Treatments of the ear mite include mechanical cleaning of the ear canal followed by topical or systemic drug administration with such drugs as selamectin, ivermectin, and fipronil [18,19]. In cats, there exist many difficulties to administer the drugs via oral route which can cause esophagitis, esophageal stricture, a longer esophageal transit time, and retention in mid-cervical region of the esophagus [20,21]. Topical spot-on drugs has recently been considered as an ideal administration route because it can solve those problems of oral administration and be used without cleaning the ear before administration of the drug or treating the hair coat and living environment [22]. The topical spot-on medication can also bypass the intestinal and hepatic first-pass effects [23]. For these reasons, we have chosen the topical spot-on medication route to treat feline otocariosis in our study.
Among many treatment studies using 10% imidacloprid/1% moxidectin in cats, a single treatment with the drug applied at a dose of 0.1 ml/kg body weight resulted in a treatment success rate of 80%, as assessed 50 days after treatment in cats [15]. The efficacy of Advantage Multi™ that contains 10% imidacloprid/1% moxidectin against ear mites was 92.5% after the first treatment and 98.1% after the second treatment in client-owned cats [24]. Also, the efficacy of 10% imidacloprid/1% moxidectin against O. cynotis in another study was 100% on days 16 and 30 PT in cats [22].
In our study, the efficacy of 10% imidacloprid/1% moxidectin spot-on was 90% on day 9 and 100% on days 16 and 30 PT which was significantly higher than that of day 0 and indicates that the single spot-on medication of the drug provided more than 90% efficacy against O. cynotis-infested cats.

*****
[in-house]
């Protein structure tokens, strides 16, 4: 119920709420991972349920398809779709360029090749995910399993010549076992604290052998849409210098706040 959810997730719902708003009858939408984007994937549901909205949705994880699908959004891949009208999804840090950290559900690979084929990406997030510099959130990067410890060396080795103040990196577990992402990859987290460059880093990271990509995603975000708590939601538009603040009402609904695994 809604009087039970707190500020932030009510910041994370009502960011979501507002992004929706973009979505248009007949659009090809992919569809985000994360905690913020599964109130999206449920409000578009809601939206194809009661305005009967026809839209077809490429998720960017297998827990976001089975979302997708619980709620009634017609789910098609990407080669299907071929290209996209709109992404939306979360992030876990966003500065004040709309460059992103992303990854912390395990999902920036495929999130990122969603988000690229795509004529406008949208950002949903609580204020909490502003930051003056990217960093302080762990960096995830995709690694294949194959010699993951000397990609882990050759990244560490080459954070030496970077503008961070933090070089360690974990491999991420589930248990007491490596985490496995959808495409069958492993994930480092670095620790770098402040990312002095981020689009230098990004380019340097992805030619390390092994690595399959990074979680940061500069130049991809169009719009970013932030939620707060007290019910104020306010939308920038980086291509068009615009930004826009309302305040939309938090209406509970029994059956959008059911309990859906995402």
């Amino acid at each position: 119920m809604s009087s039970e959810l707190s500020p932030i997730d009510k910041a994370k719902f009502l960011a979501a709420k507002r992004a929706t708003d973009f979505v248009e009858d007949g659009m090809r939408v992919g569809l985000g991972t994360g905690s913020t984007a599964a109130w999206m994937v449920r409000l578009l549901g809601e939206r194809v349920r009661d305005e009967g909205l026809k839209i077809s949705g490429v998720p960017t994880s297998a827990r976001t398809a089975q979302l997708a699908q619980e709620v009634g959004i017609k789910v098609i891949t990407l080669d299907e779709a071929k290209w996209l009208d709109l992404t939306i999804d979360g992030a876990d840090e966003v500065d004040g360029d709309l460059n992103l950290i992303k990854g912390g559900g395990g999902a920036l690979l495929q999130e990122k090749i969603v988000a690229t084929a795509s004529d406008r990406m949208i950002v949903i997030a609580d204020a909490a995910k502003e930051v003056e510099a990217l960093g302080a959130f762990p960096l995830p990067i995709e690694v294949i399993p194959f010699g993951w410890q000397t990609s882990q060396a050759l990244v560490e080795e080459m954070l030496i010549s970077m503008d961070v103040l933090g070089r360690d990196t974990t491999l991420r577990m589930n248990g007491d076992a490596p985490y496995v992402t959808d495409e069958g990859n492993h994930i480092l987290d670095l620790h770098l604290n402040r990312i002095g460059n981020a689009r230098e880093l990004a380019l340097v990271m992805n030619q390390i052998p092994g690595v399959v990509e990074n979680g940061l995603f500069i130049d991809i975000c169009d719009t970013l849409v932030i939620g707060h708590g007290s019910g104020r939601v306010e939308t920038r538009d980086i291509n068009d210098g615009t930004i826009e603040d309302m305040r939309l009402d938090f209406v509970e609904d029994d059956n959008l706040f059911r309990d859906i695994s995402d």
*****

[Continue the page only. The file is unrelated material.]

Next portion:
ACKNOWLEDGMENT

This work was supported in part by the Ministry of Education and Human Resources Development through the Brain Korea 21 Project in Korea.

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Fig. 1
Light micrographs of various developmental stages of Otodectes cynotis isolated from the external ear canal of naturally-infested cats from Korea. (A) Unembryonated egg. (B) Ventral view of a larvae. (C) Ventral view of a protonymph. (D) Ventral view of female deutonymph equipped with a couple of copulatory tubercles at the posterior end (white arrow). (E) ventral view of an adult male; (F) ventral view of an ovigerous female (adult female) containing an egg. Note all developmental stages except the egg have 2 long setae on the tarsus of leg 3 in both sexes (black arrow). Pretarsal caruncle is present on legs 1 and 2 in female and on legs 1, 2, 3, and 4 in male (arrowhead).
kjp-51-125-g001.jpg
Table 1.
Efficacy of 10% imidacloprid/1% moxidectin spot-on against Otodectes cynotis infestation in cats
Group Days post-treatment
0 9 16 30
Test groupa
 No. of cats with live mites/ total no. of cats 10/10 1/10 0/10 0/10
 % Efficacyb (0%) (90%) (100%) (100%)
Control group
 No. of cats with live mites/ total no. of cats 3/3 3/3 3/3 3/3
 % Efficacy (0%) (0%) (0%) (0%)

a Ten infested cats, treated with 10% imidacloprid/1% moxidectin spot-on (Advocate® for Cats, Bayer Animal Health GmbH, Leverkusen, Germany) at a dose of 0.1 ml/kg body weight on day 0. The drug was administered once topically to the skin in a single spot on each animal’s back at the base of the neck in front of the scapulae.

b The percentage of efficacy (%)=y-xy×100, x=no. of cats with live ear mite, y=total number of cats treated.